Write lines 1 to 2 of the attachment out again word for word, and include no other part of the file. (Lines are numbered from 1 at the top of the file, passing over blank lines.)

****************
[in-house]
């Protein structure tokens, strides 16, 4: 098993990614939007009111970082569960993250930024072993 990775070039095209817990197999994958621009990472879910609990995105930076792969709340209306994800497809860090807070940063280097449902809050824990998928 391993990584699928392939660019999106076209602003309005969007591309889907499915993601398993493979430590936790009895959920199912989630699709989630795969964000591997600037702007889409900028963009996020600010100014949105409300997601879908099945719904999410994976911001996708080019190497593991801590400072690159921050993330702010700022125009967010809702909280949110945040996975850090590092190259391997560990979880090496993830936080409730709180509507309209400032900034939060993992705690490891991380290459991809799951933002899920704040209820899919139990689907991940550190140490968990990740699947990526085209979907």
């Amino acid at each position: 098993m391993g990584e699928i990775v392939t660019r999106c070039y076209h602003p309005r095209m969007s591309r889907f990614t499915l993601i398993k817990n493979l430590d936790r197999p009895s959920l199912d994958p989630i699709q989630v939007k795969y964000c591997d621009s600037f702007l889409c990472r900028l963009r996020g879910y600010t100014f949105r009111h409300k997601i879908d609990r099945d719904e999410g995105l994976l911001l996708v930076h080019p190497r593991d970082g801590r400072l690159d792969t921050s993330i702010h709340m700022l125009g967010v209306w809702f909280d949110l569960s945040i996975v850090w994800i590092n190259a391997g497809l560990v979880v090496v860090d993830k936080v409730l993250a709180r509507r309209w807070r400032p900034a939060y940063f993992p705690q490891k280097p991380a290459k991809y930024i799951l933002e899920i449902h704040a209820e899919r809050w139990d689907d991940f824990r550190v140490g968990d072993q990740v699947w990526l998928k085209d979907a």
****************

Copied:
[in-house]
């Protein structure tokens, strides 16, 4: 098993990614939007009111970082569960993250930024072993 990775070039095209817990197999994958621009990472879910609990995105930076792969709340209306994800497809860090807070940063280097449902809050824990998928 391993990584699928392939660019999106076209602003309005969007591309889907499915993601398993493979430590936790009895959920199912989630699709989630795969964000591997600037702007889409900028963009996020600010100014949105409300997601879908099945719904999410994976911001996708080019190497593991801590400072690159921050993330702010700022125009967010809702909280949110945040996975850090590092190259391997560990979880090496993830936080409730709180509507309209400032900034939060993992705690490891991380290459991809799951933002899920704040209820899919139990689907991940550190140490968990990740699947990526085209979907």